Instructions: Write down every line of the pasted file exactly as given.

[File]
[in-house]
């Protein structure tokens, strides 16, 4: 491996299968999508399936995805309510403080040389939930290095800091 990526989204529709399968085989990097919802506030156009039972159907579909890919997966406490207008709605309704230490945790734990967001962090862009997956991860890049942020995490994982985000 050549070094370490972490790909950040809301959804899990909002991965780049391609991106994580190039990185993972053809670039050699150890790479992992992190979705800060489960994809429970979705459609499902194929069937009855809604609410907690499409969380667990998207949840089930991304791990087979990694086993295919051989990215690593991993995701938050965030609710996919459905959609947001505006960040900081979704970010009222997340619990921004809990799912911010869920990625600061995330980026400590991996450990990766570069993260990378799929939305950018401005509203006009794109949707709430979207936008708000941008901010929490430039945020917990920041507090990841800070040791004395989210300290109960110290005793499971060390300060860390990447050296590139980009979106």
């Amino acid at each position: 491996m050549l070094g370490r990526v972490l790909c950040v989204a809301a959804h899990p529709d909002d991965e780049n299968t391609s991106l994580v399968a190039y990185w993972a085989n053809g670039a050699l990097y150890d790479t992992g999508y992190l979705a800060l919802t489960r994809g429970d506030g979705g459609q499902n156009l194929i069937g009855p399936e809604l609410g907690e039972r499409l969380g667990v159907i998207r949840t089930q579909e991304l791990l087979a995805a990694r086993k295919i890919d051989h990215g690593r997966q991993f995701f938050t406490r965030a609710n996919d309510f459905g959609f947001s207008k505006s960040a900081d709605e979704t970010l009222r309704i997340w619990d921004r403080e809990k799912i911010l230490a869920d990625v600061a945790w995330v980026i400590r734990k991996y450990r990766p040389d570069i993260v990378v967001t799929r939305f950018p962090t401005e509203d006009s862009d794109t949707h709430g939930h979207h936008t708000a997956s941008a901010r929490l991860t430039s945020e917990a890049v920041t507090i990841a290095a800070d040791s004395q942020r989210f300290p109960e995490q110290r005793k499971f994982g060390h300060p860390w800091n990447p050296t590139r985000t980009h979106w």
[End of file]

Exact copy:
[in-house]
């Protein structure tokens, strides 16, 4: 491996299968999508399936995805309510403080040389939930290095800091 990526989204529709399968085989990097919802506030156009039972159907579909890919997966406490207008709605309704230490945790734990967001962090862009997956991860890049942020995490994982985000 050549070094370490972490790909950040809301959804899990909002991965780049391609991106994580190039990185993972053809670039050699150890790479992992992190979705800060489960994809429970979705459609499902194929069937009855809604609410907690499409969380667990998207949840089930991304791990087979990694086993295919051989990215690593991993995701938050965030609710996919459905959609947001505006960040900081979704970010009222997340619990921004809990799912911010869920990625600061995330980026400590991996450990990766570069993260990378799929939305950018401005509203006009794109949707709430979207936008708000941008901010929490430039945020917990920041507090990841800070040791004395989210300290109960110290005793499971060390300060860390990447050296590139980009979106």
């Amino acid at each position: 491996m050549l070094g370490r990526v972490l790909c950040v989204a809301a959804h899990p529709d909002d991965e780049n299968t391609s991106l994580v399968a190039y990185w993972a085989n053809g670039a050699l990097y150890d790479t992992g999508y992190l979705a800060l919802t489960r994809g429970d506030g979705g459609q499902n156009l194929i069937g009855p399936e809604l609410g907690e039972r499409l969380g667990v159907i998207r949840t089930q579909e991304l791990l087979a995805a990694r086993k295919i890919d051989h990215g690593r997966q991993f995701f938050t406490r965030a609710n996919d309510f459905g959609f947001s207008k505006s960040a900081d709605e979704t970010l009222r309704i997340w619990d921004r403080e809990k799912i911010l230490a869920d990625v600061a945790w995330v980026i400590r734990k991996y450990r990766p040389d570069i993260v990378v967001t799929r939305f950018p962090t401005e509203d006009s862009d794109t949707h709430g939930h979207h936008t708000a997956s941008a901010r929490l991860t430039s945020e917990a890049v920041t507090i990841a290095a800070d040791s004395q942020r989210f300290p109960e995490q110290r005793k499971f994982g060390h300060p860390w800091n990447p050296t590139r985000t980009h979106w």